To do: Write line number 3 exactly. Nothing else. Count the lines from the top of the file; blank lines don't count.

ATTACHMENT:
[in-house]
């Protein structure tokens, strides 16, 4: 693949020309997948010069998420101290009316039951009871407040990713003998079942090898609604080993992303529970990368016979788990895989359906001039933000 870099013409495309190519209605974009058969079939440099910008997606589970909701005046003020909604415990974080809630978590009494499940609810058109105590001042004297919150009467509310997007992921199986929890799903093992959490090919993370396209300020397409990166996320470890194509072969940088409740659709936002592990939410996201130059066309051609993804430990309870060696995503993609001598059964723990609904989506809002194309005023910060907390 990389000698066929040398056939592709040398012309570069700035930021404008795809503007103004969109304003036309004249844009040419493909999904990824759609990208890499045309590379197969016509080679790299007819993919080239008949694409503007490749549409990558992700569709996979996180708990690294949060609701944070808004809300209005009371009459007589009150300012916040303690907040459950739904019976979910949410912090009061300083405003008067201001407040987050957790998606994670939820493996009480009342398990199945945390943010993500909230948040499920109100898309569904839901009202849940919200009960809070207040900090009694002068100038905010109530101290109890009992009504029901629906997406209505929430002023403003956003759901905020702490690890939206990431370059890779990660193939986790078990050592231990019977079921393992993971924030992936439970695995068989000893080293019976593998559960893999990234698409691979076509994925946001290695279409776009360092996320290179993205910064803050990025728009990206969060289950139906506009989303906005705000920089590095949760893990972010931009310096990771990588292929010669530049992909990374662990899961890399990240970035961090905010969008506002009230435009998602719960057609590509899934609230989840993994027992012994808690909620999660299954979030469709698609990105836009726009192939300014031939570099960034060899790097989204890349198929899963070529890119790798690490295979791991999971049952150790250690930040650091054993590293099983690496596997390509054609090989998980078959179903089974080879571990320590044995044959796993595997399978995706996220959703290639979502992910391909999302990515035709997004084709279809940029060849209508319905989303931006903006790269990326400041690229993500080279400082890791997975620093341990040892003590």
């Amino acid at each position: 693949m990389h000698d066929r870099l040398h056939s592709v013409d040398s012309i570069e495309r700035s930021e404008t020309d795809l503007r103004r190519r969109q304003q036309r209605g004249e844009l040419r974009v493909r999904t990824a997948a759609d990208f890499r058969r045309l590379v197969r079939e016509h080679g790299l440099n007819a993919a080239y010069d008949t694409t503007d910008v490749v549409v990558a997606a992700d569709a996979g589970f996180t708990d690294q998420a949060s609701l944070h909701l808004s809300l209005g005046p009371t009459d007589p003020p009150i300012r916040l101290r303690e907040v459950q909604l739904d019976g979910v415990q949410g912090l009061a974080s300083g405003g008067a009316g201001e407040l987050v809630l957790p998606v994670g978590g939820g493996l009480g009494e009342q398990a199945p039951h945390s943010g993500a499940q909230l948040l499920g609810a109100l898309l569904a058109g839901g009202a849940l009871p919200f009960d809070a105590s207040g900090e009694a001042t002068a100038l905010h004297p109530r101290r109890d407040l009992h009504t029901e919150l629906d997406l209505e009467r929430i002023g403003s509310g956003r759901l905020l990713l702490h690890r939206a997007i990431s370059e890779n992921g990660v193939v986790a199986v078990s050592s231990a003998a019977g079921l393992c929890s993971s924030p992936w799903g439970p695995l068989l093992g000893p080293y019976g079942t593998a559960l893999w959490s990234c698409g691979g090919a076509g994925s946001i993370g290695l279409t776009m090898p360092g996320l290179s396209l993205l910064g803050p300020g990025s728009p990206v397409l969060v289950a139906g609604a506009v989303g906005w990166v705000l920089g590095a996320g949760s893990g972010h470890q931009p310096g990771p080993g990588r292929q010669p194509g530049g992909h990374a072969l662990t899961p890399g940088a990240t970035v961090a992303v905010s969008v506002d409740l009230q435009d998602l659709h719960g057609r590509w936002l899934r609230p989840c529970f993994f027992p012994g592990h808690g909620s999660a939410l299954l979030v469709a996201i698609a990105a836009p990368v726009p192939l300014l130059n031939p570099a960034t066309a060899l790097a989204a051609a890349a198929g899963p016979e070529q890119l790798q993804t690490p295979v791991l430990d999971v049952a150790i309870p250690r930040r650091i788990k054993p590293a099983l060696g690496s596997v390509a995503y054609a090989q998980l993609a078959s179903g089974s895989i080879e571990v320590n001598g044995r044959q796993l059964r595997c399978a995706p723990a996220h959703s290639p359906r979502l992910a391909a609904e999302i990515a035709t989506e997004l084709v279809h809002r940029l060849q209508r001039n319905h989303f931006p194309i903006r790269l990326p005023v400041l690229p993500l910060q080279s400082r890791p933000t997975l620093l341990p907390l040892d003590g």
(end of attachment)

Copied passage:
């Amino acid at each position: 693949m990389h000698d066929r870099l040398h056939s592709v013409d040398s012309i570069e495309r700035s930021e404008t020309d795809l503007r103004r190519r969109q304003q036309r209605g004249e844009l040419r974009v493909r999904t990824a997948a759609d990208f890499r058969r045309l590379v197969r079939e016509h080679g790299l440099n007819a993919a080239y010069d008949t694409t503007d910008v490749v549409v990558a997606a992700d569709a996979g589970f996180t708990d690294q998420a949060s609701l944070h909701l808004s809300l209005g005046p009371t009459d007589p003020p009150i300012r916040l101290r303690e907040v459950q909604l739904d019976g979910v415990q949410g912090l009061a974080s300083g405003g008067a009316g201001e407040l987050v809630l957790p998606v994670g978590g939820g493996l009480g009494e009342q398990a199945p039951h945390s943010g993500a499940q909230l948040l499920g609810a109100l898309l569904a058109g839901g009202a849940l009871p919200f009960d809070a105590s207040g900090e009694a001042t002068a100038l905010h004297p109530r101290r109890d407040l009992h009504t029901e919150l629906d997406l209505e009467r929430i002023g403003s509310g956003r759901l905020l990713l702490h690890r939206a997007i990431s370059e890779n992921g990660v193939v986790a199986v078990s050592s231990a003998a019977g079921l393992c929890s993971s924030p992936w799903g439970p695995l068989l093992g000893p080293y019976g079942t593998a559960l893999w959490s990234c698409g691979g090919a076509g994925s946001i993370g290695l279409t776009m090898p360092g996320l290179s396209l993205l910064g803050p300020g990025s728009p990206v397409l969060v289950a139906g609604a506009v989303g906005w990166v705000l920089g590095a996320g949760s893990g972010h470890q931009p310096g990771p080993g990588r292929q010669p194509g530049g992909h990374a072969l662990t899961p890399g940088a990240t970035v961090a992303v905010s969008v506002d409740l009230q435009d998602l659709h719960g057609r590509w936002l899934r609230p989840c529970f993994f027992p012994g592990h808690g909620s999660a939410l299954l979030v469709a996201i698609a990105a836009p990368v726009p192939l300014l130059n031939p570099a960034t066309a060899l790097a989204a051609a890349a198929g899963p016979e070529q890119l790798q993804t690490p295979v791991l430990d999971v049952a150790i309870p250690r930040r650091i788990k054993p590293a099983l060696g690496s596997v390509a995503y054609a090989q998980l993609a078959s179903g089974s895989i080879e571990v320590n001598g044995r044959q796993l059964r595997c399978a995706p723990a996220h959703s290639p359906r979502l992910a391909a609904e999302i990515a035709t989506e997004l084709v279809h809002r940029l060849q209508r001039n319905h989303f931006p194309i903006r790269l990326p005023v400041l690229p993500l910060q080279s400082r890791p933000t997975l620093l341990p907390l040892d003590g």